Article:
‘Inexplicable and absurd’ – Russia blasts Norway’s overreaction on official Svalbard visit
“The use of the [Svalbard] archipelago in the North Pole-2015 expedition was motivated by purely logistical reasons and the air traffic safety demands in high altitudes. These circumstances appear to be natural and we thought we could count on its understanding by the Norwegian side in the spirit of partnership in the Arctic that Norway has always demonstrated,” the ministry’s spokesman Aleksandr Lukashevich announced on Monday.
North Pole. Our Station-2015. Anniversary of the "Battle on the Ice" on Lake Chudskoe. But it's all quiet&as planned) pic.twitter.com/fm7m2YaUfY
— Dmitry Rogozin (@DRogozin) April 19, 2015
The comment came soon after Norway summoned the Russian ambassador in Oslo to express frustration over Rogozin’s visit to Svalbard. This Arctic archipelago belongs to Norway, but also houses a relatively large community of Russian miners and is not part of the Schengen Zone making visa-free visits possible. Despite this fact, the Norwegian side voiced concern over Rogozin’s visit as this Russian official is on a sanctions list introduced by western nations in 2014 over Russia’s reunification with the Republic of Crimea.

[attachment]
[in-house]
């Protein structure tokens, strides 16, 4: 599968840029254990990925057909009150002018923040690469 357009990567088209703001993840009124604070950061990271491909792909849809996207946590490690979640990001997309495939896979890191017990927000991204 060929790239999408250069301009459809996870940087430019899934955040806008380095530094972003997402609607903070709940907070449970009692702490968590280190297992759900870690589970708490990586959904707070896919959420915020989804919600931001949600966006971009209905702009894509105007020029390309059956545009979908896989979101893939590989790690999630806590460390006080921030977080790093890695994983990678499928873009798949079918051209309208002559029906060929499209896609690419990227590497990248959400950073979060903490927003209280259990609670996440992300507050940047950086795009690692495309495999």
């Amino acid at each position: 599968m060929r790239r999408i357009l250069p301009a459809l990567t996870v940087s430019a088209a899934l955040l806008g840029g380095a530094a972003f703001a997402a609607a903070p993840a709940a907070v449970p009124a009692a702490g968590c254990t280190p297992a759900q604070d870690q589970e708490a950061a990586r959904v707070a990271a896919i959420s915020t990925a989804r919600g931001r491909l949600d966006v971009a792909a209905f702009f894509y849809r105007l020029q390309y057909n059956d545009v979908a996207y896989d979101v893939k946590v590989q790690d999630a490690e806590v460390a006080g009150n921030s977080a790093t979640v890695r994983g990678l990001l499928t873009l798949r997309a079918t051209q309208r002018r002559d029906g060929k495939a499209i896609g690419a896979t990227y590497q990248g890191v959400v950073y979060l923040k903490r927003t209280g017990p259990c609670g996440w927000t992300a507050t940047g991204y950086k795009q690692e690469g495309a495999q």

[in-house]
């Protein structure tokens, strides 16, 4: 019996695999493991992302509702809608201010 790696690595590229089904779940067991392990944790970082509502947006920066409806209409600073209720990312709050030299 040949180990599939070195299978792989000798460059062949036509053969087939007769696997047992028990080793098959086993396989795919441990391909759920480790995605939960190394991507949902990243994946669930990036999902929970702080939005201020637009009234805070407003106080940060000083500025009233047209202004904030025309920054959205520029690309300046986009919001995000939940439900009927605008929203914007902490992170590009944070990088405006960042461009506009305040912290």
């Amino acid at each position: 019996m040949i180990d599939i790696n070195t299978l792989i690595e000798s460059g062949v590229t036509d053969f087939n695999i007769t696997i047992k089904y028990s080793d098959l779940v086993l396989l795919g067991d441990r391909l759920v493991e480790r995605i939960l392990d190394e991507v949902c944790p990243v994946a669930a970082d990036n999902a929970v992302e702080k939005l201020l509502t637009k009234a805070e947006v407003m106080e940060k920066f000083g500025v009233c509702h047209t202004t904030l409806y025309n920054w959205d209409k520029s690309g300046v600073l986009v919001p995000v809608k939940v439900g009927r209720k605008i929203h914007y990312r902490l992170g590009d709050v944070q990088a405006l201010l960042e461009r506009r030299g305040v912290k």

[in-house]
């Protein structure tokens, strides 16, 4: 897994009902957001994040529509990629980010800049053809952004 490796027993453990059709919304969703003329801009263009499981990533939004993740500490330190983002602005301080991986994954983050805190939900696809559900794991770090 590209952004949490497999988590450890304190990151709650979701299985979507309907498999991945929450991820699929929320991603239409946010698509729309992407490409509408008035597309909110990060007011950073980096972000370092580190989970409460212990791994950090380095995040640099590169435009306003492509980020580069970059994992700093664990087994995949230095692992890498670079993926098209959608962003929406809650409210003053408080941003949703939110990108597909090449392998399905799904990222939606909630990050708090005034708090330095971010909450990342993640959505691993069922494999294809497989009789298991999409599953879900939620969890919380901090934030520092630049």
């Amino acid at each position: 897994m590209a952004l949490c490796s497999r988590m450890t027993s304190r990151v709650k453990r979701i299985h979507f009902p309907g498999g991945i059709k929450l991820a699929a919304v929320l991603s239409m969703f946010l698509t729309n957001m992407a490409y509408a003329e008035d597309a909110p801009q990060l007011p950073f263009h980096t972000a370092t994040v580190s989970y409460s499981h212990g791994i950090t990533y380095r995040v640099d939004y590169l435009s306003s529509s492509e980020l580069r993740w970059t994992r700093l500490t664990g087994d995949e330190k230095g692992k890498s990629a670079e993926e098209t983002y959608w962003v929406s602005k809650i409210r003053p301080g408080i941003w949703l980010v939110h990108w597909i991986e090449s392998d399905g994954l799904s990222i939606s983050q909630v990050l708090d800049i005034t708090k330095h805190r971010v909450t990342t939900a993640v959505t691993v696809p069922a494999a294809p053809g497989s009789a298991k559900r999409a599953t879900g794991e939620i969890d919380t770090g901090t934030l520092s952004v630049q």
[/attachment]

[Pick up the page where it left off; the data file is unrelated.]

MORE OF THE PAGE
Norwegian diplomats also complained that they had learned about Rogozin’s presence on Svalbard only from press and promised to tighten visa regimes with Russia, possibly with new restrictions concerning Svalbard visits.
Dmitry Rogozin is Russian deputy PM in charge of the defense industry and in this capacity he heads several important government commissions, including the State Commission for Arctic Development. The weekend visit to Svalbard was a part of the launch of the North Pole-2015 - a new scientific drifting station designed to maintain months-long presence of Russian researchers in the Arctic Ocean.
Rogozin made several tweets from the visit, one of which mentioned himself taking a dive into the Arctic Ocean close to the North Pole. He also reacted to Norway’s latest actions with several tweet posts. One said: “One should not throw punches after the fight is over” and another suggested, “They are simply jealous because we were swimming on the North Pole.”
“The Arctic is Russian Mecca,” the official wrote as a caption to a group photo made on the North Pole.
The Arctic is Russian Mecca pic.twitter.com/O9G6qO7Y6G
— Dmitry Rogozin (@DRogozin) April 20, 2015
Russia has repeatedly emphasized the priority of the Arctic in its latest economic and defense programs. Major projects include the development of energy resources on the Arctic shelf and works on the Northern Sea Route, which is gradually becoming an alternative to traditional transport corridors between Europe and Asia.
In April 2014, President Vladimir Putin announced Russia was creating a new united fleet of new generation combat ships and submarines permanently deployed to the Arctic.
In late 2013, Russia began extracting oil on the Arctic shelf. The country claims about two-thirds of large oil and gas deposits in the Arctic shelf zone, but plans to claim more territory through the so-called Lomonosov Ridge. Russian authorities have promised to lodge the documents with this claim to the United Nations in 2015.